In "Huckleberry Finn", why did Twain use a 13-year-old boy as a good friend to Jim, who is an adult black runaway slave, to run away with?is there a symbolic correlation to these...

In "Huckleberry Finn", why did Twain use a 13-year-old boy as a good friend to Jim, who is an adult black runaway slave, to run away with?

is there a symbolic correlation to these characters?

Expert Answers
ms-mcgregor eNotes educator| Certified Educator

Huck, like Jim is an outcast. As the son of the town drunk, he also needs a father-figure. His youth means that, although he accepts the idea of slavery, he is young enough to be able to question its values. In addition, Huck is white and so the juxtaposition of the white and black values will be easy to highlight. Finally, a partnership between a white and black male was something unheard during the time the novel was set. So, by positioning the two outcasts as friends and showing the comparative values of each character, Twain is able to make a clear statement about society. Jim, even though his is black, becomes a better role model for Huck that his own drunken, abusive white father. Huck also has the ability to change because of his age and Twain is able to communicate his message about racial equality without the interference of an adult who might be stuck with values he will not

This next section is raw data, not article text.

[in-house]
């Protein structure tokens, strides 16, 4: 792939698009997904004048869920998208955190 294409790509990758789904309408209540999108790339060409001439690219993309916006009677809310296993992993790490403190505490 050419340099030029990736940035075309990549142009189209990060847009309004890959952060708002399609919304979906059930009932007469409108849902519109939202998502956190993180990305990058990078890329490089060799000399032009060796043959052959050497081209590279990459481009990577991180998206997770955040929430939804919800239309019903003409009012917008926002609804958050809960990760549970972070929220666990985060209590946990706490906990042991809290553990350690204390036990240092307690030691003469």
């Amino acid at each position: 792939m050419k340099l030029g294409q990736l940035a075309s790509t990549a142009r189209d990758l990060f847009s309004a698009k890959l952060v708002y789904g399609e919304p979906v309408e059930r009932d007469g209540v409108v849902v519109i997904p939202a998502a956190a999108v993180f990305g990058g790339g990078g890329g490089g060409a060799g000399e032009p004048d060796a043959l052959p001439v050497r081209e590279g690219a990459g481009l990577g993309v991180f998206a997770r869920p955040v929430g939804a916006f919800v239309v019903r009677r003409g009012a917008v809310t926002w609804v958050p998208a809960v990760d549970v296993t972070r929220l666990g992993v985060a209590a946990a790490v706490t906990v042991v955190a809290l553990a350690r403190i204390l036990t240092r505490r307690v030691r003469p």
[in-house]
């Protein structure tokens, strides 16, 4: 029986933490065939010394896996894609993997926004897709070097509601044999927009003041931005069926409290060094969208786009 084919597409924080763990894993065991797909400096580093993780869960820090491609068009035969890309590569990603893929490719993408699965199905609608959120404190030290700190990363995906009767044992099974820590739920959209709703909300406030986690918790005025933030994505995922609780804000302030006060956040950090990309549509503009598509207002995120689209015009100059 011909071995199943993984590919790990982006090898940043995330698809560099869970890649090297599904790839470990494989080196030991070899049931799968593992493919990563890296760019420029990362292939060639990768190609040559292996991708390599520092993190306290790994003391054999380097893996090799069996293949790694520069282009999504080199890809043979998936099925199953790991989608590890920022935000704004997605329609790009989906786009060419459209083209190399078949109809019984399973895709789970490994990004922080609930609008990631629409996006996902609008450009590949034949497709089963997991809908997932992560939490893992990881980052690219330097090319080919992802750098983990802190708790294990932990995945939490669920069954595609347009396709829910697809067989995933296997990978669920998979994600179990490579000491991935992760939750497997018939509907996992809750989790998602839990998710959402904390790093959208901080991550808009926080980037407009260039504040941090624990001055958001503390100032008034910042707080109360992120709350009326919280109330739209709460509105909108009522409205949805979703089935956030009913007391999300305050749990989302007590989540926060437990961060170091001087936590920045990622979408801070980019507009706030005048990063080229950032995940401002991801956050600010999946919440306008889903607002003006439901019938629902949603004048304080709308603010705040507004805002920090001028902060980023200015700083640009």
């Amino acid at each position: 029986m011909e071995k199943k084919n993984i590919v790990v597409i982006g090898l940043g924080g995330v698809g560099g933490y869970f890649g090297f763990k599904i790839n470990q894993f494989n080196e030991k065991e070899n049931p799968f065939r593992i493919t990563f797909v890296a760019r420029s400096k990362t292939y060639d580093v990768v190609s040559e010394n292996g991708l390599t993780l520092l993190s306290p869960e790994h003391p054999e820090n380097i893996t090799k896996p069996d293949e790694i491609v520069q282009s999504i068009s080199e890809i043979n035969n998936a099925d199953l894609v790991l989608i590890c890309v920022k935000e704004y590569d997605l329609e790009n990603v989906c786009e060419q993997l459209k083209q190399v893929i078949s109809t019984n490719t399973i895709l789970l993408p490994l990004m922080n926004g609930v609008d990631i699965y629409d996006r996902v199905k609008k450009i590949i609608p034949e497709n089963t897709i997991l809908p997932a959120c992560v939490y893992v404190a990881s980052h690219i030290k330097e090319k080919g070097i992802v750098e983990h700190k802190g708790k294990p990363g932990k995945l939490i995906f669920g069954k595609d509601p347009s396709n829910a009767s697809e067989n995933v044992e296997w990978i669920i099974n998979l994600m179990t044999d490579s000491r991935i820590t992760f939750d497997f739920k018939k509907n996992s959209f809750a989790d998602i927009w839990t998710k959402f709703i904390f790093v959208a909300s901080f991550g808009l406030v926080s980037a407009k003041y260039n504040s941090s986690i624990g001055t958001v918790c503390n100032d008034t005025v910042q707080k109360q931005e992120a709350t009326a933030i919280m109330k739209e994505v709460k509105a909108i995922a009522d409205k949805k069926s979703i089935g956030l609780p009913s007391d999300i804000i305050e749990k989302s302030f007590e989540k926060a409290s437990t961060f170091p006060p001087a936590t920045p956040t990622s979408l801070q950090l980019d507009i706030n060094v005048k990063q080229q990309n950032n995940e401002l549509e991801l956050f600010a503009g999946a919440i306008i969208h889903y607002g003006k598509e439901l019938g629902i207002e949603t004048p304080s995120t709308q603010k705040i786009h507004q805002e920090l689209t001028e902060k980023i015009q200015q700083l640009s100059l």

consider changing.

engtchr5 eNotes educator| Certified Educator

Youth is used by many authors to represent the idea of naivete or innocence. In the case of Huck, his youth is an asset because he views Jim as more of a human than his adult peers, who see only a black slave. Moreover, because Jim is considered to be of a "lower" social status, Huck feels more comfortable speaking frankly with him than with, say, the Widow Douglas, whose social station is far above his. After all, Huck's background is not one of white-collar repute.

Adolescence is also a time of great transition physically, mentally, and emotionally. The transition represented by Huck's age can be associated with the cultural and historical transition of this setting's time period. Twain also seems to be pointing out the similitude of Huck and Jim despite their obvious racial differences throughout this novel.  

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The Adventures of Huckleberry Finn

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